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Axoplasmic transport and turnaround of neurotoxic esterase in hen sciatic nerve.
Carrington CD; Abou-Donia MB
J Neurochem 1985 Jan; 44(2):616-621
The transport of neurotoxic esterase (NTE) was studied in the sciatic nerve of the White-leghorn-hen. Measurements were taken of the rate of accumulation of activity at either one or two ligations. NTE appeared to be transported down the sciatic nerve at a rate of 300 millimeters/day. Acetylcholinesterase was transported at a rate of about 500 millimeters/day. The movement of NTE between transport pools seemed sufficiently fast to warrant a model in which rates of exchange were included. The model uses exchange between anterograde, retrograde, and stationary pools to account for turnaround. The authors conclude that the ligation method does not appear to be sufficiently accurate for estimating the rates of NTE transport. However, they note that the data do indicate something of the nature of the proximo distal delay in the recovery of NTE activity following inhibition. While the transport rate appears fast enough for newly synthesized NTE to be transported to the most distal portions of the branches of the sciatic nerve from the cell body in less than 24 hours, a significant portion is dropped off and exchanged with the inhibited NTE in the retrograde and stationary pools. The further away from the cell body, the larger the dilution of the newly synthesized NTE in the anterograde mobile fraction, which may be important when considering susceptibility of longer axons to organophosphorus induced delayed neuropathy.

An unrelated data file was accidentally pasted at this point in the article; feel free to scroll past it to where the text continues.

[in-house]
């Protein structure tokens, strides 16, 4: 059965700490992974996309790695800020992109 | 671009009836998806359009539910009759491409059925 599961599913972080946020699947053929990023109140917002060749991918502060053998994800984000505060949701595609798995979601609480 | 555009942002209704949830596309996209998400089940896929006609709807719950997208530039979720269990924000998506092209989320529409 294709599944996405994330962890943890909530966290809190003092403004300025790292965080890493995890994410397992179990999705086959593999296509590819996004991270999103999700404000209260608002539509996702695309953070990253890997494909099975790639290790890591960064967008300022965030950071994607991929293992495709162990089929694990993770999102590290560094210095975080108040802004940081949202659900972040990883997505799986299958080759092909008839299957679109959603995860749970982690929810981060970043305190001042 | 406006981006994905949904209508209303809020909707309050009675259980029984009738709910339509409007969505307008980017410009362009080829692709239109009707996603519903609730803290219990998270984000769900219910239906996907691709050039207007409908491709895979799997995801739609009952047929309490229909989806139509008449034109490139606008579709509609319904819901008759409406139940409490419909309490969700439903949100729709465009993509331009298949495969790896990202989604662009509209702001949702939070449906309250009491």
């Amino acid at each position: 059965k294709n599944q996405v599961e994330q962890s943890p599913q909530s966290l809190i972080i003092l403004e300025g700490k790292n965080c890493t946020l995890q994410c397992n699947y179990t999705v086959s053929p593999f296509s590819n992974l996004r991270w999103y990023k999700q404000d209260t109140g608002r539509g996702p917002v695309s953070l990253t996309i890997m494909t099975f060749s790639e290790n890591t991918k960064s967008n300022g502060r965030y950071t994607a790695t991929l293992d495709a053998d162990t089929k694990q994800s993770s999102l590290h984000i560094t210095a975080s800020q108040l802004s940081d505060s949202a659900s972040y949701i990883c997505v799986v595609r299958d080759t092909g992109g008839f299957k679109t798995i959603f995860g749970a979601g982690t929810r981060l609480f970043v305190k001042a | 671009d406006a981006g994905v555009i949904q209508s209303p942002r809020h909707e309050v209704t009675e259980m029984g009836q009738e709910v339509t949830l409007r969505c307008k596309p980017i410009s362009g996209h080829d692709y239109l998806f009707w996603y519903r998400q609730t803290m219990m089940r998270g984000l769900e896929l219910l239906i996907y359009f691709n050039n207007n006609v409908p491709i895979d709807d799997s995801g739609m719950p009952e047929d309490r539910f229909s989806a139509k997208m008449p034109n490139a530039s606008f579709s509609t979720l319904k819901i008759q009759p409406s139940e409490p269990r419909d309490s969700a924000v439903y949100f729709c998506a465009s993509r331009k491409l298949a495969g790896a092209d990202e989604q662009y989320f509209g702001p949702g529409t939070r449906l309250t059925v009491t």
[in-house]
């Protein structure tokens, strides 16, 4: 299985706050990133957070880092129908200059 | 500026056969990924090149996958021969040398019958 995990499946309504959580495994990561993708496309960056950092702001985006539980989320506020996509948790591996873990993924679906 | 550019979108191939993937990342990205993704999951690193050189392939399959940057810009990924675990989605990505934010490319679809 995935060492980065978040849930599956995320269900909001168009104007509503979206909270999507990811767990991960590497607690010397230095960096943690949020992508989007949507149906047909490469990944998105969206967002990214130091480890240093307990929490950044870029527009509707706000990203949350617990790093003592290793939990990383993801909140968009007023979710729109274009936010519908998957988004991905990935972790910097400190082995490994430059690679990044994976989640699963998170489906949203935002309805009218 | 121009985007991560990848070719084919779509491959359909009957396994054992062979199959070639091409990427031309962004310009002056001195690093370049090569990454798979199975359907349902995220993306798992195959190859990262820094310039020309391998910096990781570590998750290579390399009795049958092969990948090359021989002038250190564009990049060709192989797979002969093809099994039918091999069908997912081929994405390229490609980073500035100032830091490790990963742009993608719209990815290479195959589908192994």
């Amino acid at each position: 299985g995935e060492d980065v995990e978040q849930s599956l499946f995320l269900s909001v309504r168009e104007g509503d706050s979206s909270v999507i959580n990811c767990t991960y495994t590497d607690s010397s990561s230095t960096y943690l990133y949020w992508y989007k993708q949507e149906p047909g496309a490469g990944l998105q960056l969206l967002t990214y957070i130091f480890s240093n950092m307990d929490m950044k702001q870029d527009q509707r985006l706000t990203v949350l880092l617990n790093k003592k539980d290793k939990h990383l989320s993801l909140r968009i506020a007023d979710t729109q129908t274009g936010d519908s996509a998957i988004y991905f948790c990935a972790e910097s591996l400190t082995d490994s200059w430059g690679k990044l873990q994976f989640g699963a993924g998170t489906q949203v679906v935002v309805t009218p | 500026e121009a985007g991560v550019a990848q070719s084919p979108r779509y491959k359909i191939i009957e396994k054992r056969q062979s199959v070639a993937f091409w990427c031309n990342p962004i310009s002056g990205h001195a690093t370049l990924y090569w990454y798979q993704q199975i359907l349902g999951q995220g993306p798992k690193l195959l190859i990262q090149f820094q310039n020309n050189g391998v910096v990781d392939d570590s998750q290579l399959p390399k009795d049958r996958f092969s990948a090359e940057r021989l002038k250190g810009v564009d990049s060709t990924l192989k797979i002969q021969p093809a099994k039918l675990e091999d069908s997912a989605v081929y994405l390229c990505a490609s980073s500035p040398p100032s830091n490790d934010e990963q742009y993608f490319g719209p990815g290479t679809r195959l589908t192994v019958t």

NIOSH-Publication; NIOSH-Grant; Neurotoxic-effects; Neuropathology; Laboratory-animals; Organo-phosphorus-compounds; Enzyme-activity
Pharmacology Duke University Department of Pharmacology Durham, N C 27710
Issue of Publication
Journal of Neurochemistry
Duke University, Durham, North Carolina
Page last reviewed: April 12, 2019
Content source: National Institute for Occupational Safety and Health Education and Information Division